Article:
• spends about £500,000 a year on efforts in Britain; local government makes donations to it of about £500,000.
  • The largest donor to the ‘charity’ by far in 2009 was the government, at £19m. The European Union chipped in with another £12m, the US government with £11m.
  • Private donations have been going down as a proportion of the total income of the ‘charity’ (and the expenses of fund-raising are equal to 31% of the funds raised), while government contributions have been rising.

Large charities in Britain

are increasingly in hock to the government and its bureaucratic machinery, with its statist outlook, and share its vocabulary. When I looked on one website advertising charity jobs, I found 21 with salaries between £50,000 and £80,000, with titles such as corporate development manager. Is this really what the old ladies who volunteer at charity shops think they are raising money for?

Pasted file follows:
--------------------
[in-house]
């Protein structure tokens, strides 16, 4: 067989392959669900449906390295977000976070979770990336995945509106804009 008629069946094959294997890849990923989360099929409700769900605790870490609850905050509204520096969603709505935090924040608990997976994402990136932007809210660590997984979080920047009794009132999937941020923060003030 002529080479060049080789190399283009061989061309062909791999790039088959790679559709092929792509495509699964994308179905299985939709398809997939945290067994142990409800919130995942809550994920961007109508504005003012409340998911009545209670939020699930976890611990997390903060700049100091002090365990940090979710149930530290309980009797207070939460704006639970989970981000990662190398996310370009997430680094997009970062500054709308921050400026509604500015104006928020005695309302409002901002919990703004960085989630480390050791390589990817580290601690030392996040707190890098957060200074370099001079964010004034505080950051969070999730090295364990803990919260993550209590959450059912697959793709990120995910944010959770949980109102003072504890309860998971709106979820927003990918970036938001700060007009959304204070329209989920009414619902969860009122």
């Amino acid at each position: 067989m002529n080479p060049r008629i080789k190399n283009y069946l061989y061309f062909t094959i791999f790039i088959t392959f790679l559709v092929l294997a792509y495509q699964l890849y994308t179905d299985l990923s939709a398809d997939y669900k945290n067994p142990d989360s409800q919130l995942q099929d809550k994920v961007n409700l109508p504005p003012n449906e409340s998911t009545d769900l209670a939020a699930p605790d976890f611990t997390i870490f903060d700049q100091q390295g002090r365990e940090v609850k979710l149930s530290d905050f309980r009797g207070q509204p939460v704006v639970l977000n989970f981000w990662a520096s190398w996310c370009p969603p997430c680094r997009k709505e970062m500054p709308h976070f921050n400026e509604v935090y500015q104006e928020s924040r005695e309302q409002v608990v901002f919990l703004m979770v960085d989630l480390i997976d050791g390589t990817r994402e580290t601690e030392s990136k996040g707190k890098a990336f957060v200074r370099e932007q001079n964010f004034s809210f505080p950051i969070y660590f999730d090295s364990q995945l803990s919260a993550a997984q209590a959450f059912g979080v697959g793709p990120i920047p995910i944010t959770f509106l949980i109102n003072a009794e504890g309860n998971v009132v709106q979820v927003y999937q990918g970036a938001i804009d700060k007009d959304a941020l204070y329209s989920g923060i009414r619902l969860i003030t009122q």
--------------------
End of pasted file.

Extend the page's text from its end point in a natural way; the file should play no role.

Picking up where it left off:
Save the Children

is not trying to save the children of Britain, it is trying to save the jobs in the British welfare bureaucracy.

Compassion is better as a retail than as a wholesale virtue

Screen Shot 2016-05-06 at 21.31.17No doubt, writes Dalrymple, there are exceptional people

who are able to feel compassion towards populations or categories of humans. But they are few. The more widely a person’s compassion is cast, the thinner it tends to be spread, until we begin to suspect that it is not compassion but a pose or an exhibition of virtue — humbug, at best an aspiration, at worst a career move.